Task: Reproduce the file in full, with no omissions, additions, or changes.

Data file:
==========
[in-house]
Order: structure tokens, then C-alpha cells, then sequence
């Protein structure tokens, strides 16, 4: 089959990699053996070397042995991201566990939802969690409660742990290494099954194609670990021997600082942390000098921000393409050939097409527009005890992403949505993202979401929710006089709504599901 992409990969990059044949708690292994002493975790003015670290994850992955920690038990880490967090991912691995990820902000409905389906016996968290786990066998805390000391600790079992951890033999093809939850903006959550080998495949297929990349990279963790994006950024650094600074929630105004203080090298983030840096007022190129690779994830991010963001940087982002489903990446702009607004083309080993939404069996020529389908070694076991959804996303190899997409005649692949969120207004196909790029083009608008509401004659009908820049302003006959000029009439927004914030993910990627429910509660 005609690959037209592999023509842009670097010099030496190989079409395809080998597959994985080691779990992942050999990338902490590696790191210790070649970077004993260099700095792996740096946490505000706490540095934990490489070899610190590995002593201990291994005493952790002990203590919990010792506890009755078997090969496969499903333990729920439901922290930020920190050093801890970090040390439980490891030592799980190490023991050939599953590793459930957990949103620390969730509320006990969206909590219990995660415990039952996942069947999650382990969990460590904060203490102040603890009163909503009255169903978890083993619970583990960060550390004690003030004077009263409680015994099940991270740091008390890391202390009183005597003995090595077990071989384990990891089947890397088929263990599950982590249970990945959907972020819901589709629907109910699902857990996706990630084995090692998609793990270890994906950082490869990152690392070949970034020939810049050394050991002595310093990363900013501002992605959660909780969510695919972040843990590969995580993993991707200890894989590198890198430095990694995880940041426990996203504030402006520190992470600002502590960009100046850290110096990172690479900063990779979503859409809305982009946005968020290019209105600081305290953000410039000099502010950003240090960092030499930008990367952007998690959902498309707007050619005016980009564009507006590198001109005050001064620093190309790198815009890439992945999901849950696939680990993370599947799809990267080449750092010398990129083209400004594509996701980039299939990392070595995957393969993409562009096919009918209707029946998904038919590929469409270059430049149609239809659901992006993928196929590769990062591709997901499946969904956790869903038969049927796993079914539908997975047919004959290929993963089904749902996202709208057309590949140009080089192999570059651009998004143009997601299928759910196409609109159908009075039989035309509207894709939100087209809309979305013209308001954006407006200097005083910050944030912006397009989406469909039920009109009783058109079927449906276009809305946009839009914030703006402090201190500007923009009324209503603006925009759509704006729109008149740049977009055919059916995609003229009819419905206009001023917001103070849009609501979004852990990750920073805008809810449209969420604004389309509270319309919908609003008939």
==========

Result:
[in-house]
Order: structure tokens, then C-alpha cells, then sequence
């Protein structure tokens, strides 16, 4: 089959990699053996070397042995991201566990939802969690409660742990290494099954194609670990021997600082942390000098921000393409050939097409527009005890992403949505993202979401929710006089709504599901 992409990969990059044949708690292994002493975790003015670290994850992955920690038990880490967090991912691995990820902000409905389906016996968290786990066998805390000391600790079992951890033999093809939850903006959550080998495949297929990349990279963790994006950024650094600074929630105004203080090298983030840096007022190129690779994830991010963001940087982002489903990446702009607004083309080993939404069996020529389908070694076991959804996303190899997409005649692949969120207004196909790029083009608008509401004659009908820049302003006959000029009439927004914030993910990627429910509660 005609690959037209592999023509842009670097010099030496190989079409395809080998597959994985080691779990992942050999990338902490590696790191210790070649970077004993260099700095792996740096946490505000706490540095934990490489070899610190590995002593201990291994005493952790002990203590919990010792506890009755078997090969496969499903333990729920439901922290930020920190050093801890970090040390439980490891030592799980190490023991050939599953590793459930957990949103620390969730509320006990969206909590219990995660415990039952996942069947999650382990969990460590904060203490102040603890009163909503009255169903978890083993619970583990960060550390004690003030004077009263409680015994099940991270740091008390890391202390009183005597003995090595077990071989384990990891089947890397088929263990599950982590249970990945959907972020819901589709629907109910699902857990996706990630084995090692998609793990270890994906950082490869990152690392070949970034020939810049050394050991002595310093990363900013501002992605959660909780969510695919972040843990590969995580993993991707200890894989590198890198430095990694995880940041426990996203504030402006520190992470600002502590960009100046850290110096990172690479900063990779979503859409809305982009946005968020290019209105600081305290953000410039000099502010950003240090960092030499930008990367952007998690959902498309707007050619005016980009564009507006590198001109005050001064620093190309790198815009890439992945999901849950696939680990993370599947799809990267080449750092010398990129083209400004594509996701980039299939990392070595995957393969993409562009096919009918209707029946998904038919590929469409270059430049149609239809659901992006993928196929590769990062591709997901499946969904956790869903038969049927796993079914539908997975047919004959290929993963089904749902996202709208057309590949140009080089192999570059651009998004143009997601299928759910196409609109159908009075039989035309509207894709939100087209809309979305013209308001954006407006200097005083910050944030912006397009989406469909039920009109009783058109079927449906276009809305946009839009914030703006402090201190500007923009009324209503603006925009759509704006729109008149740049977009055919059916995609003229009819419905206009001023917001103070849009609501979004852990990750920073805008809810449209969420604004389309509270319309919908609003008939």